Mary Oliver and Prayer

A good friend has been sending me a poem almost every day. I wrote this one, by Mary Oliver, into my journal entry this morning, and then I wanted to share it with you. I’ve been thinking a lot about prayer (my family has been doing a lot of praying and hymn singing, and we’re getting ready to do us some more!), and reading this poem kind of affirmed the rightness of it all.

I don’t have a copy of this poem, in a book, I mean, and it’s represented variously on the Internet, so I apologize for any weirdness in these beautiful lines.

I Happened To Be Standing

I don't know where prayers go,
     or what they do.
Do cats pray, while they sleep
     half-asleep in the sun?
Does the opossum pray as it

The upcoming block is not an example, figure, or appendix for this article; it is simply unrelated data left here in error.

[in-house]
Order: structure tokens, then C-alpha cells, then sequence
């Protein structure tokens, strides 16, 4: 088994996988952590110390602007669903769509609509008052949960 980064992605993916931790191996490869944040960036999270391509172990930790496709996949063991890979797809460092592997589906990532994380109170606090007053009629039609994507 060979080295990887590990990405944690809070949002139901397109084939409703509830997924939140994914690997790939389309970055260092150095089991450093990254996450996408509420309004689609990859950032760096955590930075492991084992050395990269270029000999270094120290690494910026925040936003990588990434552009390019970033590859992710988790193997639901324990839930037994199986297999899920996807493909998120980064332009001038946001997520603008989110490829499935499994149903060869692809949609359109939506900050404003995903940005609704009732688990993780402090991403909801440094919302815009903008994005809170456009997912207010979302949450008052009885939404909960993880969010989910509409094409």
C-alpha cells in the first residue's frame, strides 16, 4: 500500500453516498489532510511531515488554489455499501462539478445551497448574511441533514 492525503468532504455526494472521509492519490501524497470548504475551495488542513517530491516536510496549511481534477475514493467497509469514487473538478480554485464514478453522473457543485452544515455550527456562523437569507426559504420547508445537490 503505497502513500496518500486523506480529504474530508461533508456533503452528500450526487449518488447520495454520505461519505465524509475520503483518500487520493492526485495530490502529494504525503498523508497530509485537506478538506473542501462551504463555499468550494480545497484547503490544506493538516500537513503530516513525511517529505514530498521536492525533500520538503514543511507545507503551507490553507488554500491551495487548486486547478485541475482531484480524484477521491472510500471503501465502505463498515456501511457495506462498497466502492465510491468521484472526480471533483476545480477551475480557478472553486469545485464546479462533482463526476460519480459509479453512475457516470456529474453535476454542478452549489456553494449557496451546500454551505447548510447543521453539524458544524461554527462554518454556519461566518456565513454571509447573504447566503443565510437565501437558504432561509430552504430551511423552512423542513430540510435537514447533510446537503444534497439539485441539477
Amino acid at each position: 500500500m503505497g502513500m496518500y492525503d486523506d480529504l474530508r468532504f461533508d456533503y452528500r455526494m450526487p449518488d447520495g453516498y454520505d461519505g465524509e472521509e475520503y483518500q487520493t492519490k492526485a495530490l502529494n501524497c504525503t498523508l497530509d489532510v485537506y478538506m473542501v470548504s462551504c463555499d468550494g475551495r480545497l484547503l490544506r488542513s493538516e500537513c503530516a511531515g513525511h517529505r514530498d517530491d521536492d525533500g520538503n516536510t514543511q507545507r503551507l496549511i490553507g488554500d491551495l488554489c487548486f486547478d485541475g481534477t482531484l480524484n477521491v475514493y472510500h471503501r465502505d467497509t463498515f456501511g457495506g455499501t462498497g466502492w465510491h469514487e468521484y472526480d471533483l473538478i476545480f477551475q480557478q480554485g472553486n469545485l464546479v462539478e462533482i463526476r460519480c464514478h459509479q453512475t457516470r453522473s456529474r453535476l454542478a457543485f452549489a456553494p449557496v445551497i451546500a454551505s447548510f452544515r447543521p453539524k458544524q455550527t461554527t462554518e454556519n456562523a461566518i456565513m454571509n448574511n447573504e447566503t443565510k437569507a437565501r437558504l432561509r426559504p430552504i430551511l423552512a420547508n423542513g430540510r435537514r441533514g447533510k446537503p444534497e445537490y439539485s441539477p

crosses the street?
The sunflowers? The old black oak
     growing older every year?
I know I can walk through the world,
     along the shore or under the trees,
with my mind filled with things
     of little importance, in full
self-attendance. A condition I can't really
     call being alive
Is a prayer a gift, or a petition,
     or does it matter?
The sunflowers blaze, maybe that's their way.
Maybe the cats are sound asleep. Maybe not.

While I was thinking this I happened to be standing
just outside my door, with my notebook open,
which is the way I begin every morning.
Then a wren in the privet began to sing.
He was positively drenched in enthusiasm,
I don't know why. And yet, why not.
I wouldn't persuade you from whatever you believe
or whatever you don't. That's your business.
But I thought, of the wren's singing, what could this be
     if it isn't a prayer?
So I just listened, my pen in the air.

To hear Mary Oliver read her poem, visit this blogpost at On Being.

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